- Eliminates all internal voids in castings and metallic components created by additive manufacturing methods
- Decreases casting inspection rejection rate
- Improves product consistency
- Improves soundness and mechanical properties (fatigue life, ductility, impact strength) of castings, potentially allowing sleeker design
- Enhances vacuum tightness and machined surface finish of castings
- Produces full density material from metal, composite, polymer or ceramic powders without melting
- From powders, creates solid material with superior properties due to fine, uniform grain size and isotropic structure
- Enables unique powder blends to be combined into solids that would not be possible to form by other manufacturing methods
- Produce complex-shaped solid components from powders
- Improves toughness, ductility, fatigue strength, and consistency of metal injection moulded (MIM) parts
- Bonds dissimilar metals without the need of temperature-limiting adhesives
- Produce clad components via HIP bonding.
For specific benefits, refer to the relevant application page.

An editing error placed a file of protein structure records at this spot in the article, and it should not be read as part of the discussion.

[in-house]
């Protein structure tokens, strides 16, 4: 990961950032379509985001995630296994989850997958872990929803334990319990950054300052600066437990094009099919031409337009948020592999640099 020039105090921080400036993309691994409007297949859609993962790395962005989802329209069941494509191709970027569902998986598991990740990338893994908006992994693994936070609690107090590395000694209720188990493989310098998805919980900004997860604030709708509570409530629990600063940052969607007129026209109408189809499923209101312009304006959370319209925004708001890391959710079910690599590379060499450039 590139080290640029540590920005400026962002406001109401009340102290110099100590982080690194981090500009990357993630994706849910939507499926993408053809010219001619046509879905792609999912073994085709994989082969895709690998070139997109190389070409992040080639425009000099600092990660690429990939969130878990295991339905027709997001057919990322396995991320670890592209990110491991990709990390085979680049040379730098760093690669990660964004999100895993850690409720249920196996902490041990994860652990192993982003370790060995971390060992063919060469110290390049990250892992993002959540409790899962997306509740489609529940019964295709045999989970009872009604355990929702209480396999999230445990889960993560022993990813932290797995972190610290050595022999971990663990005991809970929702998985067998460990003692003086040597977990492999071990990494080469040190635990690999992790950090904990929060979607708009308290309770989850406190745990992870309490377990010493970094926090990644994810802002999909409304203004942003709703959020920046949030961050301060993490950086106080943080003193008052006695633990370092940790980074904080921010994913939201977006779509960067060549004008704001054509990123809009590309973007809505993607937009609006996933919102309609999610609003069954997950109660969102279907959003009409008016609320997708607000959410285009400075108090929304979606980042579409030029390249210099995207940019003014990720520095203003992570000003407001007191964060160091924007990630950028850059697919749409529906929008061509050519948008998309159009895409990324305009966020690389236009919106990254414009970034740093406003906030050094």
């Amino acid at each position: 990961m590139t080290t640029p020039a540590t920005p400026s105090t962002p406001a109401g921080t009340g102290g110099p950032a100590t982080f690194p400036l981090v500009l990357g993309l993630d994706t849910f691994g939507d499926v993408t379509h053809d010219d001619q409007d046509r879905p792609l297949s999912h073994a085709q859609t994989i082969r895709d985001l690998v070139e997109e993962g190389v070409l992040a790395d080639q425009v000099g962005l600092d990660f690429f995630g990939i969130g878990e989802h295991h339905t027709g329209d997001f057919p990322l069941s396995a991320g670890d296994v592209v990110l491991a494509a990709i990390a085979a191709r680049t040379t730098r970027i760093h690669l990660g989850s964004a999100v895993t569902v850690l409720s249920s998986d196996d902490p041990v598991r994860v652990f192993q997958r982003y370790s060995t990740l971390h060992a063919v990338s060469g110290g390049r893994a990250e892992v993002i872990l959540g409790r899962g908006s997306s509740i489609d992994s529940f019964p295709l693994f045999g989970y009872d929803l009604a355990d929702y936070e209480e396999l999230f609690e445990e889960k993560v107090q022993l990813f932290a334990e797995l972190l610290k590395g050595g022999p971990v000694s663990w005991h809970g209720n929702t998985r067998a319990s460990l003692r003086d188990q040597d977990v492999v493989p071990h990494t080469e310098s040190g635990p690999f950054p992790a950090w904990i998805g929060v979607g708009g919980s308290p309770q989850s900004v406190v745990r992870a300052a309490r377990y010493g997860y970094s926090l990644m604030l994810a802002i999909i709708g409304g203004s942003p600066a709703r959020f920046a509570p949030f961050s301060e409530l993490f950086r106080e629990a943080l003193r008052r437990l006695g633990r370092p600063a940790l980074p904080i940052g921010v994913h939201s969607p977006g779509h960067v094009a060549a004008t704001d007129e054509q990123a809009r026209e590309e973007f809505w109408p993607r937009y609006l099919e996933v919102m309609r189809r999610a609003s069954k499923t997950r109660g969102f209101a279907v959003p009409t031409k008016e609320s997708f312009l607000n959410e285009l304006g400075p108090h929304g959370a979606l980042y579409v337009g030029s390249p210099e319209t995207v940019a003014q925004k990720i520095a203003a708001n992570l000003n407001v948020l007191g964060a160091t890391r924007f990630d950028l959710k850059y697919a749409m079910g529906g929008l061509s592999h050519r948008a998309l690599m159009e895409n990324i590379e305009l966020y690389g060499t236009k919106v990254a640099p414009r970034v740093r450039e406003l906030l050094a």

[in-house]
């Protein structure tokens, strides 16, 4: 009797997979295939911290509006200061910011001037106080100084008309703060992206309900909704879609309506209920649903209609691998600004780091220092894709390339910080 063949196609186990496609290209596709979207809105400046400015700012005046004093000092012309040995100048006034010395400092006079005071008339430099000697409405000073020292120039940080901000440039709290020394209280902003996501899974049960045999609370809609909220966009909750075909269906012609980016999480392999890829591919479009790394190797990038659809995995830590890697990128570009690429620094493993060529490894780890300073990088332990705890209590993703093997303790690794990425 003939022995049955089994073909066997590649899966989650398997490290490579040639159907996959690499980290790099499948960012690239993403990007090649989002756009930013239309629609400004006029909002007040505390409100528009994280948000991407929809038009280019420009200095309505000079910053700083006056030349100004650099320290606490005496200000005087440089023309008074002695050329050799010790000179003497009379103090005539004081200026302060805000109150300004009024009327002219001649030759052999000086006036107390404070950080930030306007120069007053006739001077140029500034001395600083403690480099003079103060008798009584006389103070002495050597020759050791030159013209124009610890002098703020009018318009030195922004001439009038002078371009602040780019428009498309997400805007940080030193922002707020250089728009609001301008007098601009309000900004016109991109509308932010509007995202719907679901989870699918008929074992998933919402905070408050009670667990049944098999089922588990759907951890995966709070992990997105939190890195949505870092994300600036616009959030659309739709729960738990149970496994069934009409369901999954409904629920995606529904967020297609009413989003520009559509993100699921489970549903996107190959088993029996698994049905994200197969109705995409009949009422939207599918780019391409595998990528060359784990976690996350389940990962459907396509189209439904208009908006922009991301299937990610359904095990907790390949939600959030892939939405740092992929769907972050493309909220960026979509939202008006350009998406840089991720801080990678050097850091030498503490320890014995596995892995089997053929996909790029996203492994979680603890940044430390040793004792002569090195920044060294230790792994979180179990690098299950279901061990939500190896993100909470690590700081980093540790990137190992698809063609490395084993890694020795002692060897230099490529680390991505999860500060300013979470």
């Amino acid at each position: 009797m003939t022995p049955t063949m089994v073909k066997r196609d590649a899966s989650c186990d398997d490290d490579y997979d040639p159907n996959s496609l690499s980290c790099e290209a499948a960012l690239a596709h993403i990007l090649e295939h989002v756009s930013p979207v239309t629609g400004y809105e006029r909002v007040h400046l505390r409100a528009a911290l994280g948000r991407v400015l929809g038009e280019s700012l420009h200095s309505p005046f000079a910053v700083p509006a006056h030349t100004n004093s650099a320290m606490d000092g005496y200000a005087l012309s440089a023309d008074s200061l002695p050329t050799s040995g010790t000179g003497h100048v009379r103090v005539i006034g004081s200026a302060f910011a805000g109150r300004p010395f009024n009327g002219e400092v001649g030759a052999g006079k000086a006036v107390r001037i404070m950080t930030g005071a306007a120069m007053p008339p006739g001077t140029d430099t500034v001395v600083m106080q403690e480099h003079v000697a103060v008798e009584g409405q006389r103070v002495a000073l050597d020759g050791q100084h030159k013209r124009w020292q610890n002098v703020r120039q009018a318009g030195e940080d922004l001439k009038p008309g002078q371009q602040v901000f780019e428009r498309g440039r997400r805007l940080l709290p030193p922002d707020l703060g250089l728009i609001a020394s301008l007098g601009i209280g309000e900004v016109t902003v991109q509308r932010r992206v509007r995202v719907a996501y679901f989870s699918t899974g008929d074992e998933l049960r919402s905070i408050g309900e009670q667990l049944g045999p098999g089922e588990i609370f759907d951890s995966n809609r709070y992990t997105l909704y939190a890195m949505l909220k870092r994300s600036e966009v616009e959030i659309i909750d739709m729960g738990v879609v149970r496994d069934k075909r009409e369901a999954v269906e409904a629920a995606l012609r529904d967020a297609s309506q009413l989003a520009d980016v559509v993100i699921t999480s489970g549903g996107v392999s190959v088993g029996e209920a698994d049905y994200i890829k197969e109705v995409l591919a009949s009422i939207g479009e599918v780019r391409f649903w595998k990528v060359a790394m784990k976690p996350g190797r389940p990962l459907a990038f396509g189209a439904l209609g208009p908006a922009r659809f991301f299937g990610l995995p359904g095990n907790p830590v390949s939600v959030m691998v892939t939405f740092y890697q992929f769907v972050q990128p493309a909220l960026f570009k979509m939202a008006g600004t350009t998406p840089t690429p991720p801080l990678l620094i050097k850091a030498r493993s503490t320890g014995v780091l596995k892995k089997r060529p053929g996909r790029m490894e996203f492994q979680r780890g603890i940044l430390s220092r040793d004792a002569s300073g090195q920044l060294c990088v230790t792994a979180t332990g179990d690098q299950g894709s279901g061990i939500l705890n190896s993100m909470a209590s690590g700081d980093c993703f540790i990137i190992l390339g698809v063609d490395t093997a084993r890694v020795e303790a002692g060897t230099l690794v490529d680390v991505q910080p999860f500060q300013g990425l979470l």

Examples of parts HIPed in large volumes include, but are not limited to: Hot section and structural gas turbine components (both dynamic and static); aerospace structural and engine parts; implantable medical devices; automotive engine components; valve bodies and other petrochemical processing equipment; critical munitions pieces; tooling, die and general engineering parts; sputter targets; and PM alloy billets and near net shapes (NNS).
HIP can produce multiple diffusion bonds in a single process cycle. HIP cladding is commonly used to coat premium materials with superior properties, such as corrosion and wear resistance, onto more economical substrates, so the part can be designed cost effectively.
Most metal alloys along with many composites, polymers and ceramics can be HIPed, including nickel, cobalt, tungsten, titanium, molybdenum, aluminium, copper and iron based alloys; oxide and nitride ceramics; glasses; intermetallics; and premium plastics.